A Year of Reading: As the dad of 4 boys, how do you hope that classrooms will change to meet the needs of boys?

Ralph Fletcher: It’s probably too late for my sons. Joseph, my youngest, is in 8th grade.  But there are other Josephs coming up. This book is for them.

There is a scene in the movie “Big” where the toy company executives explain a new toy to the character played by Tom Hanks and he frowns: “Well, that’s not fun!” Boy writers feel something similar. They quickly learn the limits of the school writing game. Can’t write fantasy. Can’t write comics. Can’t write stories with any fighting, hitting, weapons, farting, war. Can’t draw illustrations. That’s not fun! No wonder so many boys turn off from writing and see it as a “girl thing.” I’m proposing what may seem like a radical idea: Each one of us should look at our writing classrooms from a boy’s perspective and honestly ask ourselves: Does this environment engage boys? If not, let’s make some changes. In Boy Writers I suggest many ways we need to alter our classrooms.

My friend Don Murray says “Do the writing only you can do.” I’d like to see writing classrooms where teachers don’t merely tolerate but encourage boys to do the kind of writing only boys can do. I’d like to see boys allowed to write stories along the lines of Jack Gantos’ books and the Captain Underpants series, to name a few. Boys’ pieces would include war, humor, adventure, danger, sarcasm, and satire.

A Year of Reading: Do you see the same patterns in boys’ reading?

Ralph Fletcher: Well, I’m not a reading specialist but there are strong parallels between reading and writing. Writers like Jeff Wilhelm have pointed out that boys are drawn to texts we may not value: comics, video game guides, etc. It bothers me that my son Joseph would rather watch TV than read. Yet, this morning before the bus came, he sat reading his Lacrosse magazine.  Reading is reading, right?

Sadly, I think we often give kids more choice in reading than we do in writing.  Many teachers allow students to choose their books but give them very little choice as to what to write about. If we believe young readers need to choose books that interest them, shouldn’t the same thing be true for young writers?

A Year of Reading: What role do teachers play in helping boys become writers?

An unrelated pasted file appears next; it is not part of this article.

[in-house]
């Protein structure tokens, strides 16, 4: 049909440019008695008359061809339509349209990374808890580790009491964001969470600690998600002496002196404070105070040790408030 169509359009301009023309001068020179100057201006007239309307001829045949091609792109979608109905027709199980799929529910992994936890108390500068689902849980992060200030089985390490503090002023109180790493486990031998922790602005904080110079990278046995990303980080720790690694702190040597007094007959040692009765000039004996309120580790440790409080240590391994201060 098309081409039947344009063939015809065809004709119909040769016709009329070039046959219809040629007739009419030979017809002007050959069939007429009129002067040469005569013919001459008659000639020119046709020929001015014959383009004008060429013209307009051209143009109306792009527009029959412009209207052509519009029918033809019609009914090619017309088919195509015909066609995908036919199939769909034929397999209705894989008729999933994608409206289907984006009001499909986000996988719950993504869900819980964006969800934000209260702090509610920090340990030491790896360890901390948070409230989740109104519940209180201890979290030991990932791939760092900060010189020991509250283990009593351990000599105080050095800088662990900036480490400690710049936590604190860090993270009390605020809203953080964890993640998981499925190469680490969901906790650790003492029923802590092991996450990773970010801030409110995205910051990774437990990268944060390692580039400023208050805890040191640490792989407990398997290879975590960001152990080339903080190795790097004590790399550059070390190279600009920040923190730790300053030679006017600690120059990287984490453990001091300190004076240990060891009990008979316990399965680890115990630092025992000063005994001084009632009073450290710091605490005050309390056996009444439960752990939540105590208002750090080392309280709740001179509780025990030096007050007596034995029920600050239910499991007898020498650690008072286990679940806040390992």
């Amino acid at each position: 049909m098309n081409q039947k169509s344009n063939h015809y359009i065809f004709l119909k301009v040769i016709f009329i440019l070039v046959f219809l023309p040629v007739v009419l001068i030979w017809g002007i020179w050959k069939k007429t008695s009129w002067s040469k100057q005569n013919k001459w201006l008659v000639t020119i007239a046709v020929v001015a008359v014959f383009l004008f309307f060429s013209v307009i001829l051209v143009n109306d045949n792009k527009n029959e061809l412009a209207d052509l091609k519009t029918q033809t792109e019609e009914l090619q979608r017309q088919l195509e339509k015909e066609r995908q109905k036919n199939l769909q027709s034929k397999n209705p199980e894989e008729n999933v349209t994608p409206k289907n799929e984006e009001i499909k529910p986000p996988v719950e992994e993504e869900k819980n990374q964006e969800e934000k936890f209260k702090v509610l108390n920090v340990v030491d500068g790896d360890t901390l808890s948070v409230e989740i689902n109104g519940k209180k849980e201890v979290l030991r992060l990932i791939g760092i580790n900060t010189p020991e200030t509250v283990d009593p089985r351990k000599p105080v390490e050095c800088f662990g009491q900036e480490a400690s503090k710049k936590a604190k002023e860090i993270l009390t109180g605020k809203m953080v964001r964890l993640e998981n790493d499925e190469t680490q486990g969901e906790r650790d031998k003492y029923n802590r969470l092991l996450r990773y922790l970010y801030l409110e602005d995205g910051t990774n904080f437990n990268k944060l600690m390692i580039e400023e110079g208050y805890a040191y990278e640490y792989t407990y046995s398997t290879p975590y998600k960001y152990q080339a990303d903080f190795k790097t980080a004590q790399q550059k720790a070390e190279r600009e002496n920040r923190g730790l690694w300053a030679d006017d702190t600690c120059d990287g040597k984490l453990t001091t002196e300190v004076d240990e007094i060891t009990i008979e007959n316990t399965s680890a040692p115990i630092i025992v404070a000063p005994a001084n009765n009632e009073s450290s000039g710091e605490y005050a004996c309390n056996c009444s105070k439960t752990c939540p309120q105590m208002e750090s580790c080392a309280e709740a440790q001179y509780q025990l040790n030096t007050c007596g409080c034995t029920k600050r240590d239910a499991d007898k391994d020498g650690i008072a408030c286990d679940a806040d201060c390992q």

Ralph Fletcher: It’s huge! Every day we give kids explicit and implicit messages about themselves as writers.  The boys may not show it but they are listening. They want our acceptance and approval. We haven’t talked much about praise, but I think it may be more important than we imagined.

As a parent, I used to take my 3 or 4 year olds to Chuck E. Cheese’s. Did I like those places? No! I find them loud and frantic. The canned music is obnoxious. The food is pretty bad. But my boys wanted to go. Did I judge them, or criticize them for wanting to go to Chunk E. Cheese’s?  No, I took my kids there because I know that little kids honestly and sincerely like the Chuck E. Cheese environment.  It engages them. It’s a place tailor-made for their raucous energy.  They feel at home when they’re at Chuck E. Cheese’s. In a similar way, we shouldn’t judge boy writers negatively for their zany choice of topic, their earthy humor or violence. This is who they are.  This is where they live.

Ultimately every teacher plays the role of host of the classroom.  Will boys feel welcome, or unwelcome, at the party?  If they don’t feel welcome, they won’t write.  It’s up to us.

Possibly, we as educators must realize that each child, boy or girl, teaches us the best way to teach them.  We must pay attention in class.  

We must recall the purpose of a teacher is not to read or recite to his or her pupils.  It is not to impart impertinent information.  The system need not dictate the directive.  A bureaucrat does not know our students.  Students, particularly boys flee when they feel they are not understood or able to express themselves.  There is no bliss to follow.

Educators must again facilitate individual growth, before it is too late.  Fletcher acknowledges it may be too late for his sons.  It was likely too late for him.  Sadly, men for generations suffer in silence before they teach themselves what they did not learn at home or in school, to express themselves with words.  Oh were we to teach our boys [our girls] to be expressive when they were young.

Learning is something students do, NOT something done to students.
~ Alfie Kohn [Writer, Speaker on Human Behavior, Education, and Parenting]

Please refer to these references for more thought-provoking discussion . . .

  • Boy Writers, Reclaiming Their Voices.  By Ralph Fletcher.  Stenhouse Publishers
  • Gender Gap 101.  Online NewsHour.  October 2, 2002
  • Chapter 17, Boys and Writing: Persnickety Questions
  • Real Boys, By William Pollack Ph.D.
  • Boy Writers by Ralph Fletcher: Author Interview.  A Year of Reading.
  • The 10 best-paying blue-collar jobs. By Tom Van Riper.  Forbes.com.
  • College gender gap widens: 57% are women. By Mary Beth Marklein.  USA Today. October 19, 2005
  • Boys Struggle To Be Boys, By William J. Cromie. Harvard University Gazette
  • Interview With Real Boys Author William Pollack, By Blythe Woolston.  Caremark.com. May 7, 2002